EZEKIEL – In the passage from Ezekiel, the Israelites are still enduring the Babylonian exile. They continue to murmur against God saying that He has completely abandoned them because of the sins of their ancestors. They claim that God is not being fair. They’re saying that God is holding the crimes of their ancestors against the current generation. But Ezekiel delivers them a message of truth, much like Isaiah did in last week’s readings. It is not God’s ways that are unfair; it is in fact the ways of the Israelites that are unfair. Ezekiel says that it wasn’t the sins of their ancestors that caused their current situation, but rather their own sins. The Israelites are in exile because they failed to follow the laws and statutes of God. But it’s not all doom and gloom. There is a way out. Ezekiel calls on the Israelites to acknowledge their own sinfulness, to humbly ask for the Lord’s mercy, and to repent from their wickedness. And God guarantees that if that happens, their livelihood would be restored. The Israelites wouldn’t die as a people, they would live, if only they turned back to Him.

PARABLE OF THE TWO SONS – That is a similar message that we hear about in today’s Gospel from Matthew with the Parable of the Two Sons. Now, for some context, if you go back a few verses in Matthew, you will read that Jesus has already entered into Jerusalem. In other words, Palm Sunday has just happened. After Jesus asserted his royal authority as the “Son of David,” he goes into the Temple to drive out the money changers and those selling animals for sacrifice. Because that interfered with the governance of the Temple, the Jewish elders and the chief priests confront Jesus and challenge Him. The Parable of the Two Sons is Jesus’ response to them.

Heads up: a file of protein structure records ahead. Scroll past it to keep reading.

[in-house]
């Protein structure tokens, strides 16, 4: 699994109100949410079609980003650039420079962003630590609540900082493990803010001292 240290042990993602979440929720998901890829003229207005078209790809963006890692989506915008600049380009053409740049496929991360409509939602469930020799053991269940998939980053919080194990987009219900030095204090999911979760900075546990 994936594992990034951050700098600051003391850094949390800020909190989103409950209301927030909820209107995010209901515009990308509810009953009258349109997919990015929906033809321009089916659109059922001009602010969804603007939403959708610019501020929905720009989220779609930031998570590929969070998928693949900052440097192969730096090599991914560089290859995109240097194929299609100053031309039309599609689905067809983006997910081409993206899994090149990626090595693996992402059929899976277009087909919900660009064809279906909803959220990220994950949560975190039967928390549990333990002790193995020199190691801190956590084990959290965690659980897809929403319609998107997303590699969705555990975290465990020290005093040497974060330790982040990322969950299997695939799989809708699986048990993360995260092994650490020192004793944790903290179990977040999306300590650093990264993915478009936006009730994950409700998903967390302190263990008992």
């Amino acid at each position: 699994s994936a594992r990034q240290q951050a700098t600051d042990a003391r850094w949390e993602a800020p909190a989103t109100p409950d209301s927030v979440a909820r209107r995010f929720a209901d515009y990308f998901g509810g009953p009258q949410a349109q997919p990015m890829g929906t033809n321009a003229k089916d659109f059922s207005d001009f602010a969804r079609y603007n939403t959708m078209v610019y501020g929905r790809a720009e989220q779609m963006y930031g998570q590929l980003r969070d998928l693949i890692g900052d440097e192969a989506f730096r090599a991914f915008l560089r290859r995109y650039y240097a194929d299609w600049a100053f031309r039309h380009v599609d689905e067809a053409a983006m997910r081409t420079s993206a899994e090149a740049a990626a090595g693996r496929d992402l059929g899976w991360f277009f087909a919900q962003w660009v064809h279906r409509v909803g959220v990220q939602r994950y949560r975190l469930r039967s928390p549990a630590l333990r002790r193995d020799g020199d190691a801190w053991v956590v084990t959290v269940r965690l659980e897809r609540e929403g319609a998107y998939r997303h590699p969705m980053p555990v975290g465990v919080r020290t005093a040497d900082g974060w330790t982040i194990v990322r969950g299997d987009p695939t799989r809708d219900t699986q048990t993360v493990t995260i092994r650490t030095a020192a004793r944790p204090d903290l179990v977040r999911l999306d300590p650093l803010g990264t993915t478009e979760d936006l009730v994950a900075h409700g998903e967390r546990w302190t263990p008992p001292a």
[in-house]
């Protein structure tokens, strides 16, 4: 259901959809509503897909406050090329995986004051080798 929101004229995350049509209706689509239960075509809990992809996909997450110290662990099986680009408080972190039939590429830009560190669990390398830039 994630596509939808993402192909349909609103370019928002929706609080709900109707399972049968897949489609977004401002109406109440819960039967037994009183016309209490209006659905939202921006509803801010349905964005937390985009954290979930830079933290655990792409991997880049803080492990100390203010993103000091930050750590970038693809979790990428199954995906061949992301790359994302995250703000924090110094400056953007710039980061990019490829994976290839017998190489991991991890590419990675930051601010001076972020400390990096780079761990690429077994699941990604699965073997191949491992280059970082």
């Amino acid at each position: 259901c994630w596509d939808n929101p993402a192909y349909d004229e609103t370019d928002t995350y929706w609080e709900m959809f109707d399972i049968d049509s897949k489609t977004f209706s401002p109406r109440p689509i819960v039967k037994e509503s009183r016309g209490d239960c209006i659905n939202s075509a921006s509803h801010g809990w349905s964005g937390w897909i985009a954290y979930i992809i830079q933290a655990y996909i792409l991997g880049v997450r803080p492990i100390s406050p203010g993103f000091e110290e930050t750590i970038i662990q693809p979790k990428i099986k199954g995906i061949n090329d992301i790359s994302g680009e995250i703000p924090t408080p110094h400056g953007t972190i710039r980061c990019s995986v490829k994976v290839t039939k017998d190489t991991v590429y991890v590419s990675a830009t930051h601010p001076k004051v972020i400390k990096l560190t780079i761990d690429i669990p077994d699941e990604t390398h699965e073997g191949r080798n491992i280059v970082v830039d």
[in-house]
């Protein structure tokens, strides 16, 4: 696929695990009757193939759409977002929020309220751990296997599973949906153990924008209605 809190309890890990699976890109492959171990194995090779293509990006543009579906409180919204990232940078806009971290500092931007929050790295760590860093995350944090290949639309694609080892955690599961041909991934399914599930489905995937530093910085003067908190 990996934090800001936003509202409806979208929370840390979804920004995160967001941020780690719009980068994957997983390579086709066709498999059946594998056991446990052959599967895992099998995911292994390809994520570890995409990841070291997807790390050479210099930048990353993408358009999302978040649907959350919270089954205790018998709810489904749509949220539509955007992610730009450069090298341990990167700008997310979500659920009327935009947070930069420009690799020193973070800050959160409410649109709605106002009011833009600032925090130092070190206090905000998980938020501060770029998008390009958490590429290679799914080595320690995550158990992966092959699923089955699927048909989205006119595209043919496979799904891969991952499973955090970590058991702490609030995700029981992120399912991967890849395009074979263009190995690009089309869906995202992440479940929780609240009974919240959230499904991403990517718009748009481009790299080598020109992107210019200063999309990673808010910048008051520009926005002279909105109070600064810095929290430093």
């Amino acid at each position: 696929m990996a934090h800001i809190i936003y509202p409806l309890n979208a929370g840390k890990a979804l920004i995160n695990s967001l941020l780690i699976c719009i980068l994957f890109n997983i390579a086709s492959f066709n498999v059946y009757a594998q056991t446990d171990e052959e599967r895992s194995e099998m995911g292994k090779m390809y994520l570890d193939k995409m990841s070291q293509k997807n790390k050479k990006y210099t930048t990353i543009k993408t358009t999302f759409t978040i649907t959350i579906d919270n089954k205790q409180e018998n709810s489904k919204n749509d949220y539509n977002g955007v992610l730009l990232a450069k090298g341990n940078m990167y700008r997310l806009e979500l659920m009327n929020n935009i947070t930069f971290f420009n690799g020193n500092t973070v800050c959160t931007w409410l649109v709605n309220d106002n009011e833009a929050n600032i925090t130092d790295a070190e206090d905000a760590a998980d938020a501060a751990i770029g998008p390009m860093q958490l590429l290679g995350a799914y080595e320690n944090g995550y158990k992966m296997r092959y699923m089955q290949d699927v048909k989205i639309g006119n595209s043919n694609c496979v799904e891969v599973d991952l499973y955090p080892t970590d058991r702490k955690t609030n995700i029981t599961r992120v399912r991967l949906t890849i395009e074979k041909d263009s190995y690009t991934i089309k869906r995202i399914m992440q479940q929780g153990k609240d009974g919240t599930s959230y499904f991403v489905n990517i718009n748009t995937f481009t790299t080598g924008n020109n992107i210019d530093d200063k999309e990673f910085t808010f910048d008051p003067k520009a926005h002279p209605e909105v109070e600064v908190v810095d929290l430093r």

In that, Jesus compares the elders and the chief priests to the second son of the parable. He is calling them out for how they have failed to lead the people of Israel in their faith, how they have failed to challenge the people to live according to the laws and statues of God, how they failed to call the people to repentance. He is also reminding them that God had sent a messenger to challenge them to change their ways in the person of John the Baptist. The chief priests and the elders refused to listen to his call for repentance. Yet, there were some within the community that did heed the call of John the Baptist – the tax collectors and prostitutes. They recognized their sinful ways and, in humility, sought mercy from God; they listened to the words of the Baptist and turned from their wickedness. For that reason, Jesus says they will inherit the Kingdom of God.

SINNERS IN NEED OF GOD’S GRACE – There is a message in this for all of us today. Each of us has areas in our lives where we fail to live the ideal for discipleship, areas in our hearts where we fail to embrace the will of God – spaces where we prevent the Lord from entering. And, if we’re honest with ourselves, we know what those areas are. Like the people of Israel, like the chief priests and the elders, like the tax-collectors and prostitutes, the Lord is calling us to repentance. He is inviting us to consider our own sinfulness and to humbly come before Him to ask for His mercy and forgiveness. Why does He do this? Because we are His; we are His sons and daughters; we are created in His image and likeness; He loves us the most out of all of His creation. And He knows that we’re not perfect. The Father doesn’t seek out the perfect. Instead, he looks for those who are willing, who are humble, who are trying. He seeks those who, when they fail, will try again to do God’s will. And that’s you and me.